Interview with Nice One
Chicago’s street art scene is a big and diverse community to watch! However, one name pops up a lot these days: Nice One.
With his large, intricate wheat pastes, and gorgeously energetic murals dotting the landscape, Nice One has established a great deal of respect over the years. Though warm and soft-spoken, his BIG enthusiasm for collaborative works and his highly imaginative creativity are a gift to the community; a damned good reason to keep your eye on this guy down the road!
Where are you from and where are you now?
Born in Denver, Colorado. I’ve lived in Chicago for about 10 years.
What do you do? How do you describe your art practice and when did it begin?
I like to do a lot of things, paint murals, post bills, and airbrush/craftsman in the studio. But it all started with skateboarding. I loved skateboarding when I was a kid, a crew of friends running around getting into trouble, having fun, going on adventures, blowing things up. I don’t skate as much as I used to, other than for fun and with my dog, but it defined and shaped how I look at my surroundings.
You’ve been super busy in Chicago on the mural front and in general. Where are you most comfortable as an artist? In other words, what work do you feel is most definitive of your practice?
I feel most comfortable when I’m with Lady Lucx painting on a sunny afternoon somewhere remote or in the studio. Most would say the airbrush defines what I do and I’ve been doing it for about 5 years now, but it was truly a happy accident that came about from working backstage at a haunted house. I love the airbrush, but I’ve never limited myself to one material or medium, indoor or outdoor- its all open.
Do you identify with the so called “street arts”. What’s your take on this industry that has seemingly popped up over night?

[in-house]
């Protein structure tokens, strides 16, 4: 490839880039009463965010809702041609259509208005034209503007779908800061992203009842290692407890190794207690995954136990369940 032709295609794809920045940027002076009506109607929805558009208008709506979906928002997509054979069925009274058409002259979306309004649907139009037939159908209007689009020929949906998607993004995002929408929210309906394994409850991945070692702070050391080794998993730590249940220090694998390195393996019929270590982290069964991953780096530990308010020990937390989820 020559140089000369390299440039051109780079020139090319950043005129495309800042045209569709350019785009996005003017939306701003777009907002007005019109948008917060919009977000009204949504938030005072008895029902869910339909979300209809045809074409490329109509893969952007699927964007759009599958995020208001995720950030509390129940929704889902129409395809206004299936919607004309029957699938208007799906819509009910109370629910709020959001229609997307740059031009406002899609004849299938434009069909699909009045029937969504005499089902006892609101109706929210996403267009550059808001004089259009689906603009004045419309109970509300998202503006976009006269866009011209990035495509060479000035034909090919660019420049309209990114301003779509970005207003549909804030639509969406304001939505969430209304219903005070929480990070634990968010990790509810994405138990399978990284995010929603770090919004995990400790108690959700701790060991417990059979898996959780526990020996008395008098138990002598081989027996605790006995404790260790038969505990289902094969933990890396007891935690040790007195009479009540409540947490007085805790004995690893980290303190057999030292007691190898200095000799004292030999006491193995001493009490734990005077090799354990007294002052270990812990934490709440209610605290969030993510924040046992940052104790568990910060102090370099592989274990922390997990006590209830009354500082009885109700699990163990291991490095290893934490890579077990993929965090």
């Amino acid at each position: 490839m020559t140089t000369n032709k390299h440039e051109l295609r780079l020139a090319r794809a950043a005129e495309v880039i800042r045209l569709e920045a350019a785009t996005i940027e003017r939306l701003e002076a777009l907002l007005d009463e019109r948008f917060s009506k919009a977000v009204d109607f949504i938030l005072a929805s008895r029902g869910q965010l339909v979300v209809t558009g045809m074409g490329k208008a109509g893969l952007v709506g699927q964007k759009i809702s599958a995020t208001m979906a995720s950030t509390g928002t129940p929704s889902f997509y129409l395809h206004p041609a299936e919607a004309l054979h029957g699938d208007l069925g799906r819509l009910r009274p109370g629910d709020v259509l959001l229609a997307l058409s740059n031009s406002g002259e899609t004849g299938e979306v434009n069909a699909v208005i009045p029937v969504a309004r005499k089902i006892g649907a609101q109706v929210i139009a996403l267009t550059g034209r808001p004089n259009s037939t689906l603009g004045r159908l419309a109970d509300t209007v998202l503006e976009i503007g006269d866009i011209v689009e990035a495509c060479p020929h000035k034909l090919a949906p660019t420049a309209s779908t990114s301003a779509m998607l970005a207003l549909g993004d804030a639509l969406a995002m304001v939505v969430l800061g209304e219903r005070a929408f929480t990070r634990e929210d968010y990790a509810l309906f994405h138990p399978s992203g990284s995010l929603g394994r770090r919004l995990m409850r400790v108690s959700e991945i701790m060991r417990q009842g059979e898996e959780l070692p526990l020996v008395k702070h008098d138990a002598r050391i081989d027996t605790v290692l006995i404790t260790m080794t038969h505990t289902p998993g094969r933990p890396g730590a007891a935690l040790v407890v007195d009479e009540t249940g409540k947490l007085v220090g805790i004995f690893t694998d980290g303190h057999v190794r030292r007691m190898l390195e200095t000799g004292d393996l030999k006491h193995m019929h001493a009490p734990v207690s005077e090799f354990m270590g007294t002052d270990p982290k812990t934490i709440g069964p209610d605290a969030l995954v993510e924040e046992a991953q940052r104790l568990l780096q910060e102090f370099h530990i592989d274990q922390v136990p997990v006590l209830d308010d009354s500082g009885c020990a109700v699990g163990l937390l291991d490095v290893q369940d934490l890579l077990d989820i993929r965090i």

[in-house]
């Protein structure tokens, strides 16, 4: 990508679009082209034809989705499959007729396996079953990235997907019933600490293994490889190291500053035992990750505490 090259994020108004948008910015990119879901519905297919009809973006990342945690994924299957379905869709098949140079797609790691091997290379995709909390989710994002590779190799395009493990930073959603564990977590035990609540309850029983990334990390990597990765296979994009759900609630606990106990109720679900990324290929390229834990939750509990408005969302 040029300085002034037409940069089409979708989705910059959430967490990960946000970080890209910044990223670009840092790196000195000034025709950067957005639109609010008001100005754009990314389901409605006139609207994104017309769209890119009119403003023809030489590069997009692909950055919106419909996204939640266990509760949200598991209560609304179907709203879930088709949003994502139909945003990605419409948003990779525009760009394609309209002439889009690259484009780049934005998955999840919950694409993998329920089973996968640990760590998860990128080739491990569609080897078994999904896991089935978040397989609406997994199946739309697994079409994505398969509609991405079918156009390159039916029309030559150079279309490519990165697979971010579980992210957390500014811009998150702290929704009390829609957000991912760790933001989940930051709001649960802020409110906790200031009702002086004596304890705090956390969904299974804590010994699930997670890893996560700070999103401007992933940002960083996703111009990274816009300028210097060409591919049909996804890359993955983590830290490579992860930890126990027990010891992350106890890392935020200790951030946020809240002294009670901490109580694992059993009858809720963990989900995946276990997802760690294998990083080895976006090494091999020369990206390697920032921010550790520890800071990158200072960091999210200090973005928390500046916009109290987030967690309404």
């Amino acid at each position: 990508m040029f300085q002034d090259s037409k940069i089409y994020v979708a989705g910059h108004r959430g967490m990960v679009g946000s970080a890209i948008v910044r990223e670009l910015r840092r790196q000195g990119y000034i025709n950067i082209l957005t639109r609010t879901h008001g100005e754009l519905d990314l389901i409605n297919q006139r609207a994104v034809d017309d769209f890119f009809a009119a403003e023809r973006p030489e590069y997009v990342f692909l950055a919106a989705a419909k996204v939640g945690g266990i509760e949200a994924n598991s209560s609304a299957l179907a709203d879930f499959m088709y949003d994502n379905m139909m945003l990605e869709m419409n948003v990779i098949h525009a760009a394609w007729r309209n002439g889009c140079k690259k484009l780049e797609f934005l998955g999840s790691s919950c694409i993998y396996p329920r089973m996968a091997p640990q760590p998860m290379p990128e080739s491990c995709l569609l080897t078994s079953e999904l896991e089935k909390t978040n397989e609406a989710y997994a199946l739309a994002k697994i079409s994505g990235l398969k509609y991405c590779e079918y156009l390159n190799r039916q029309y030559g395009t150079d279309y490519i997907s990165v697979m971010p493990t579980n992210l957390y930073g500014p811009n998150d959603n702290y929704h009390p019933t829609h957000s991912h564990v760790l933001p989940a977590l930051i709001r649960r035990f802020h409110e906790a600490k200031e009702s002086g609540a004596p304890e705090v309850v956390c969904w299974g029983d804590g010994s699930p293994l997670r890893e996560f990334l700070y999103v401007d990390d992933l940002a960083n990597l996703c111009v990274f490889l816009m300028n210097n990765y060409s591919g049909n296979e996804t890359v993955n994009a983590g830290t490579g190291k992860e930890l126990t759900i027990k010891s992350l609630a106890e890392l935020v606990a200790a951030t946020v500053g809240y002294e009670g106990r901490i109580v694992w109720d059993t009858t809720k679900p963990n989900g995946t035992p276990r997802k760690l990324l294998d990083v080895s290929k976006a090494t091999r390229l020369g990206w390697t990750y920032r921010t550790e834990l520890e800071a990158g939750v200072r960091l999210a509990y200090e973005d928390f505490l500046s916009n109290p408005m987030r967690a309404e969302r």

“Street Art” means many things to me and I love to hate it. But I believe that art in public spaces, with or without permission, can be powerful. Industry can try and take a piece of that energy, but can never completely own it. Street art constantly redefines it self, so i’m hopeful.
Tell me about your experience with the EN MASSE project in your city. Is this sort of artistic collaboration valuable to you?
EN MASSE has been rad both times I’ve painted with these guys. Collaborating with so many people is not easy, it’s always an experiment. What you paint will change and grow as everyone layer and build the space. Getting in the mix with everyone and collaborating makes you a stronger painter and painting with others or just seeing others paint is important to growing as a painter. Next time En Masse is in chicago, we have to bust out the fire extinguishers and get that in the mix of styles. It would would be so wild, fun, and messy… just a thought.
What’s next? Where do you see yourself in the next 5-10 years as an artist?
Traveling, probably find me further west then chicago, but still doing the do- doing what I love.
Can you give us a word about tacos?
warm bagel. Shit thats two words.